Academic journal article Alberta History

Stampede Park: Origins of a Gathering Place

Academic journal article Alberta History

Stampede Park: Origins of a Gathering Place

Article excerpt

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In the centre of a parking lot bordering Stampede Park and its East Village neighbours to the north, stands a great American elm. With its gently rounded canopy and steady trunk, the tree is one of the oldest in Calgary (1) and has stood as a silent sentinel for over more than a century of growth, change, and development in one of Calgary's most historic places. Over the last hundred and forty years, the land now known as Stampede Park has been occupied by First Nations and Metis people, early Catholic missions, settlement-era stores and residences, and a 94-acre exhibition ground that has grown to include over 200 acres today. As it celebrates its centennial year, the Calgary Stampede looks toward the future of Stampede Park as a world-class, year-round gathering place for the community and visitors. (2) This vision, while focussed on park developments that are just now beginning to take shape, in fact has roots back to the early days of the city. A focal point for commercial and social life during the 1870s, the land known by 1901 as Victoria Park was firmly established before World War I as an important centre for diverse community activities: livestock shows and sales, sports, exhibitions and, of course, the first Stampede in 1912.

The junction of the Bow and Elbow rivers was long known to the Tsuu T'ina people as "kootsisaw" or 'meeting of the waters,' and was an important intersection for First Nations trails in all directions. (3) Eighteenth century explorers and traders, including David Thompson and Peter Fidler, travelled up the Elbow and Bow rivers, and the area upstream from the confluence was the location of two whiskey trading posts in the early 1870s. Once settlers began to trickle into the region, the site of present-day Stampede Park became home to many of the community's earliest residents and establishments. Oblate missionary priest Father Leon Doucet moved to the area in July 1875. (4) He occupied a lone buffalo-skin tipi near the forks of the rivers before establishing permanent operations in the Mission district under the direction of Father Albert Lacombe. (5)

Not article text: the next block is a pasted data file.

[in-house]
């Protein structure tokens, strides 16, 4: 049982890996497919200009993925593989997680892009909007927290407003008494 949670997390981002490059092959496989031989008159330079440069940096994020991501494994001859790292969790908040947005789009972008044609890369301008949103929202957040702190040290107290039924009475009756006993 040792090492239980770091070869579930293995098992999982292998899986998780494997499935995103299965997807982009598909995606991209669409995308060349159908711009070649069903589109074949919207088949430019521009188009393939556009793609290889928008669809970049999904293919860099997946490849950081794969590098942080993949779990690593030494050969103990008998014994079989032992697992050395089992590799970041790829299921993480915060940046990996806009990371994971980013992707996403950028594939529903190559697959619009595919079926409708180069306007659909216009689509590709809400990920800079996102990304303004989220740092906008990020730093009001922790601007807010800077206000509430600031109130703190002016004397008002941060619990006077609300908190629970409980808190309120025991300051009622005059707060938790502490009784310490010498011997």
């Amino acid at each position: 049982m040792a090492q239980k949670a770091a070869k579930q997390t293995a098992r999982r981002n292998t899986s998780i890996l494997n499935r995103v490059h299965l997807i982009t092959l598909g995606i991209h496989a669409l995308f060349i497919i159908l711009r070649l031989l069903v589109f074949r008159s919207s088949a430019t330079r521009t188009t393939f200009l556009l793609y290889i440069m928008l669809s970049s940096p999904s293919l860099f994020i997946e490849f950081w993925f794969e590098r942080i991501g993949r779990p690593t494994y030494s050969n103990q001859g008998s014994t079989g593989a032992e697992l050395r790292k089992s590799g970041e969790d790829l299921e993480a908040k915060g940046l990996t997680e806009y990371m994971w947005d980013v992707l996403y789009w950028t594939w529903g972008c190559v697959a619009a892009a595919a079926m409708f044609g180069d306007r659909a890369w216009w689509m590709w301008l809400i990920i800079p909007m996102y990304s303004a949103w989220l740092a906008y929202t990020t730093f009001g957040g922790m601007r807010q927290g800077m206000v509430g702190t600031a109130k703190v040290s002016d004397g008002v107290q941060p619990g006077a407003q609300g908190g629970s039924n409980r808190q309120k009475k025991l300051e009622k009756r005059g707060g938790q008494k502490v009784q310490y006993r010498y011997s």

Members of "F" Troop of the North-West Mounted Police also arrived in Calgary in 1875 and raised their tents near the junction of the Bow and Elbow rivers. I.G. Baker & Company of Fort Benton, Montana, was contracted to build the barracks for the troops. Under the direction of D.W. Davis, the Baker company completed the fort by Christmas 1875, and then built a store a few hundred metres to the south-west on the Elbow River. (6) A low building, thirty metres long, this store would serve as the nucleus of Calgary during its very early settlement period. (7) Large numbers of First Nations people gathered and camped in the vicinity, trading their furs and buffalo robes at the Baker store. According to Grant MacEwan, "day or night, Indian ponies could be seen tied to hitching posts placed on all four sides of the building." (8) Metis people, most of whom arrived from Edmonton after the construction of Fort Calgary and the I.G. Baker store, also built cabins on both sides of the Elbow. From there, they provided freighting services to the North-West Mounted Police and traders along the route from Fort Benton to Edmonton. (9)

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The Baker store soon became both the business and social hub of the small settlement. The store supplied the police, and along with the nearby Hudson's Bay Company, also handled financial transactions before banks were established in Calgary. Between 1876 and 1877, Methodist minister the Rev. John McDougall used the store's countertop as a pulpit on Sunday mornings during which time the store suspended its business operations and a small congregation gathered among barrels and dry goods to hear him preach. (10) The Rev. Angus Robertson conducted the first Presbyterian service in Calgary at the I.G. Baker store in 1883. (11) The store was the place to meet friends, particularly after the arrival of the Baker company bull teams from Fort Benton and Fort Macleod. …

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